Figure 2: CT Scans through the lungs (a, b and c) show bilateral diffuse ground glass opacities (black arrows in a, b and c) and reticulation (white arrow in c).
Figure 3: Coronal CT reconstruction show irregular bronchial wall with traction bronchiectasis and architectural distortion (white arrows).
1. Novel Coronavirus. Dept of Health, Malta, 07-Mar-2020. Online. Available: https://deputyprimeminister.gov.mt/en/health-promotion/Pages/Novel-coronavirus.aspx. Accessed: 07 Mar 2020.
2. Situation update worldwide, as of 7 March 2020 08: 00. European Centre for Disease Prevention and Control, 07-Mar-2020. Online. Available: https://www.ecdc.europa.eu/en/geographical-distribution-2019-ncov-cases. Accessed: 07 Mar 2020.
3. Li Q, Guan X, Wu P et al. Early Transmission Dynamics in Wuhan, China, of Novel Coronavirus–Infected Pneumonia. NEJM 2020. Epub ahead of print. Available from: https://www.nejm.org/doi/10.1056/NEJMoa2001316?url_ver=Z39.88-2003&rfr_id=ori:rid:crossref.org&rfr_dat=cr_pub%3dwww.ncbi.nlm.nih.gov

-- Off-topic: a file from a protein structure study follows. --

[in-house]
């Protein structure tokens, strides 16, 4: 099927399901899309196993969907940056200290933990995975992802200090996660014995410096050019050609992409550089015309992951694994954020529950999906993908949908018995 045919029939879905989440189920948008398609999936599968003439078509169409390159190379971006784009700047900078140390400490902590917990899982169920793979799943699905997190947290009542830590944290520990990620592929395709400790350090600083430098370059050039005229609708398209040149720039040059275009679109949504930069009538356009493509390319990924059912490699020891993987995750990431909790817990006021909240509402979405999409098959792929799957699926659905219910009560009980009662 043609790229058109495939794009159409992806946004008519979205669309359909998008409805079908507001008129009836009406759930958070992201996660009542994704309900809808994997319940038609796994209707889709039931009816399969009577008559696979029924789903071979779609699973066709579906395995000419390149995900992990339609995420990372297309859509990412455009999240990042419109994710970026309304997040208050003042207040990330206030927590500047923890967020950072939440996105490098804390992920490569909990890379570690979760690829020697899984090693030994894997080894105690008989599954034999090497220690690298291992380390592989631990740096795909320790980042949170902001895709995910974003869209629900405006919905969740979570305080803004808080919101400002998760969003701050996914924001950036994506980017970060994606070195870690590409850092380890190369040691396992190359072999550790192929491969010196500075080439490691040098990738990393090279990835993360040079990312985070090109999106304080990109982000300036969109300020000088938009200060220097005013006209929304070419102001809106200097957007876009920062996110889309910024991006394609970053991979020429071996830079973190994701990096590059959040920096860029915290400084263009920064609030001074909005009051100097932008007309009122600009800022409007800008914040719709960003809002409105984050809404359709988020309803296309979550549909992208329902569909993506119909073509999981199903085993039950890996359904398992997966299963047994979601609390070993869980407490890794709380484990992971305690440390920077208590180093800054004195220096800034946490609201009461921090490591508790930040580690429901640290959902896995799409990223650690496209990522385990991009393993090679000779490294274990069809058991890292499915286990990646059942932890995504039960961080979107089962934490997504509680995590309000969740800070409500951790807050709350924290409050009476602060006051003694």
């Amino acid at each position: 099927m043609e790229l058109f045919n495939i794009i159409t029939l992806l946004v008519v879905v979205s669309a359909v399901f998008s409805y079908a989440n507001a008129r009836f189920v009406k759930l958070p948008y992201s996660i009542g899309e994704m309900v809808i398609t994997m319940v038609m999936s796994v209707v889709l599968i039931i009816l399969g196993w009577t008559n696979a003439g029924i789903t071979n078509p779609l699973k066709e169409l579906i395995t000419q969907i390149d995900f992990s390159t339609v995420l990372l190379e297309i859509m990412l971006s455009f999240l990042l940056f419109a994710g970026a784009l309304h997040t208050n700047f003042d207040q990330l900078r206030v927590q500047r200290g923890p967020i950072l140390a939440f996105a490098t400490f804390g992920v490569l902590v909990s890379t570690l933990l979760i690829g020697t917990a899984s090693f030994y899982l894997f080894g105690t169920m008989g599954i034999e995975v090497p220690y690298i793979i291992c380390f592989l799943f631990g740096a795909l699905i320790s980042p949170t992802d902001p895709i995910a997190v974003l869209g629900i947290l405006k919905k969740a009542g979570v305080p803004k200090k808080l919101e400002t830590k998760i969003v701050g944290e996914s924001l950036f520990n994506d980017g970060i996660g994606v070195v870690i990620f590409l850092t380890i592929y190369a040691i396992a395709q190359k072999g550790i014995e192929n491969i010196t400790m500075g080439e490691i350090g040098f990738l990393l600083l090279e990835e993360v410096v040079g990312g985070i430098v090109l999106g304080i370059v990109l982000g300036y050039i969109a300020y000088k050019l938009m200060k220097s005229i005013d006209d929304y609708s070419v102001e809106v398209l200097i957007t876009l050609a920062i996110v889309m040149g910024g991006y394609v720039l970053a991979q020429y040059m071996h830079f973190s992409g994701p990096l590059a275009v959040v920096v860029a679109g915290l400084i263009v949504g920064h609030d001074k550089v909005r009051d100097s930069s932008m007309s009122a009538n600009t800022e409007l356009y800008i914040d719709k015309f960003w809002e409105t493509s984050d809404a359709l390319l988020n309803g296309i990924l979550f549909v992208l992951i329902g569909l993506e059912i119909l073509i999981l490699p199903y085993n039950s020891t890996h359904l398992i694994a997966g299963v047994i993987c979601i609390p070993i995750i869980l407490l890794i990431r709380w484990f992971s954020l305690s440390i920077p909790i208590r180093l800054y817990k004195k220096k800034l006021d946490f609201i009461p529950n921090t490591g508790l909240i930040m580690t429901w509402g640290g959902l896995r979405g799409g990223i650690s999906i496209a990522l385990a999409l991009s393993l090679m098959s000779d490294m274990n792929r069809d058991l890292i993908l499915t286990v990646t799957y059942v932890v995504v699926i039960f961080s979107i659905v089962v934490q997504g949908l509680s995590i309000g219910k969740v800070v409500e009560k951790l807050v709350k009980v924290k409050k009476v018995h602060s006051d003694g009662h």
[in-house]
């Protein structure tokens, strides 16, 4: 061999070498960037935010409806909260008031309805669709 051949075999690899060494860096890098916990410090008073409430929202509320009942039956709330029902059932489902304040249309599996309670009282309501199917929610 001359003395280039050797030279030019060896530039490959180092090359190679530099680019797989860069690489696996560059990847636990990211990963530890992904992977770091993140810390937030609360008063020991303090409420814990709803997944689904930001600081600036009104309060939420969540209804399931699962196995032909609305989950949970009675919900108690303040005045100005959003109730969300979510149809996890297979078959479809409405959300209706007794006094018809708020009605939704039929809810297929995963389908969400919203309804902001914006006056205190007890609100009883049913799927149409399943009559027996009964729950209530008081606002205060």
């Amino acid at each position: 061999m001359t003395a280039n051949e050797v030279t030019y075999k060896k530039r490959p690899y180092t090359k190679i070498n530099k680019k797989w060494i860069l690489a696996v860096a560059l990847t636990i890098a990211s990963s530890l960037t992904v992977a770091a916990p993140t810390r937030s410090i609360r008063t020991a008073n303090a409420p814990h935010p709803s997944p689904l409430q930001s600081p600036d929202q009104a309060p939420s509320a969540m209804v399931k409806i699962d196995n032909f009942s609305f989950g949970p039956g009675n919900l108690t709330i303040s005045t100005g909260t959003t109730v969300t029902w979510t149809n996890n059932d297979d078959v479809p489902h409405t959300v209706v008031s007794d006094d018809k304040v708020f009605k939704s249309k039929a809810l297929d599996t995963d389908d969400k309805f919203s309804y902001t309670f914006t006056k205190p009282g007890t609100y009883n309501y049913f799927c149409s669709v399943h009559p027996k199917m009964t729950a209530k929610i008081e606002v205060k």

4. The Novel Coronavirus Pneumonia Emergency Response Epidemiology Team. The Epidemiological Characteristics of an Outbreak of 2019 Novel Coronavirus Diseases (COVID-19). China CDC Weekly 2020; 2(8):113-122
5. Wu Z, McGoogan JM. Characteristics of and Important Lessons From the Coronavirus Disease 2019 (COVID-19) Outbreak in China: Summary of a Report of 72?314 Cases From the Chinese Center for Disease Control and Prevention. JAMA 2020. Epub ahead of print. Available from: https://jamanetwork.com/journals/jama/fullarticle/276213
6. Zhao W, Zhong Z, Xie X, et al. Relation Between Chest CT Findings and Clinical Conditions of Coronavirus Disease (COVID-19) Pneumonia: A Multicenter Study. American Journal of Roentgenology 2020; 215: 1-6. Epub ahead of print. Available from: https://www.ajronline.org/doi/full/10.2214/AJR.20.22976
7. Li Y, Xia L. Coronavirus Disease 2019 (COVID-19): Role of Chest CT in Diagnosis and Management. American Journal of Roentgenology 2020. Epub ahead of print. Available from: https://www.ajronline.org/doi/full/10.2214/AJR.20.22954